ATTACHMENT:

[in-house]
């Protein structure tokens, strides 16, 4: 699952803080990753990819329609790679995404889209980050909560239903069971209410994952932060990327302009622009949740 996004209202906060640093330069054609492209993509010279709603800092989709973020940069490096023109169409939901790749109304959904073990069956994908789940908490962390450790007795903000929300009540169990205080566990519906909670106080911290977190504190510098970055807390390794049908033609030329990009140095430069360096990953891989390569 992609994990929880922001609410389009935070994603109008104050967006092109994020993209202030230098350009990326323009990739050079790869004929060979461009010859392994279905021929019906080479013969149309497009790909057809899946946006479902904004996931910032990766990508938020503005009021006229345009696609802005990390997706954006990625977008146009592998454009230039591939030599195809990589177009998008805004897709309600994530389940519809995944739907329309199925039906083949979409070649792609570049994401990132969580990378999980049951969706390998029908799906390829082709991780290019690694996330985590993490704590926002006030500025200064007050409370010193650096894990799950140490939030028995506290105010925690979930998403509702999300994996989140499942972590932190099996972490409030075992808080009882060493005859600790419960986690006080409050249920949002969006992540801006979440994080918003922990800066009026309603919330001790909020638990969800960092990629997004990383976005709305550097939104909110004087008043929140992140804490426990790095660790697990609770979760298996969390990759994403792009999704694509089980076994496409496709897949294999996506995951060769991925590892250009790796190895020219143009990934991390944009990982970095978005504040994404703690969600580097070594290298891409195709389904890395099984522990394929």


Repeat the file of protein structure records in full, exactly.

[in-house]
């Protein structure tokens, strides 16, 4: 699952803080990753990819329609790679995404889209980050909560239903069971209410994952932060990327302009622009949740 996004209202906060640093330069054609492209993509010279709603800092989709973020940069490096023109169409939901790749109304959904073990069956994908789940908490962390450790007795903000929300009540169990205080566990519906909670106080911290977190504190510098970055807390390794049908033609030329990009140095430069360096990953891989390569 992609994990929880922001609410389009935070994603109008104050967006092109994020993209202030230098350009990326323009990739050079790869004929060979461009010859392994279905021929019906080479013969149309497009790909057809899946946006479902904004996931910032990766990508938020503005009021006229345009696609802005990390997706954006990625977008146009592998454009230039591939030599195809990589177009998008805004897709309600994530389940519809995944739907329309199925039906083949979409070649792609570049994401990132969580990378999980049951969706390998029908799906390829082709991780290019690694996330985590993490704590926002006030500025200064007050409370010193650096894990799950140490939030028995506290105010925690979930998403509702999300994996989140499942972590932190099996972490409030075992808080009882060493005859600790419960986690006080409050249920949002969006992540801006979440994080918003922990800066009026309603919330001790909020638990969800960092990629997004990383976005709305550097939104909110004087008043929140992140804490426990790095660790697990609770979760298996969390990759994403792009999704694509089980076994496409496709897949294999996506995951060769991925590892250009790796190895020219143009990934991390944009990982970095978005504040994404703690969600580097070594290298891409195709389904890395099984522990394929």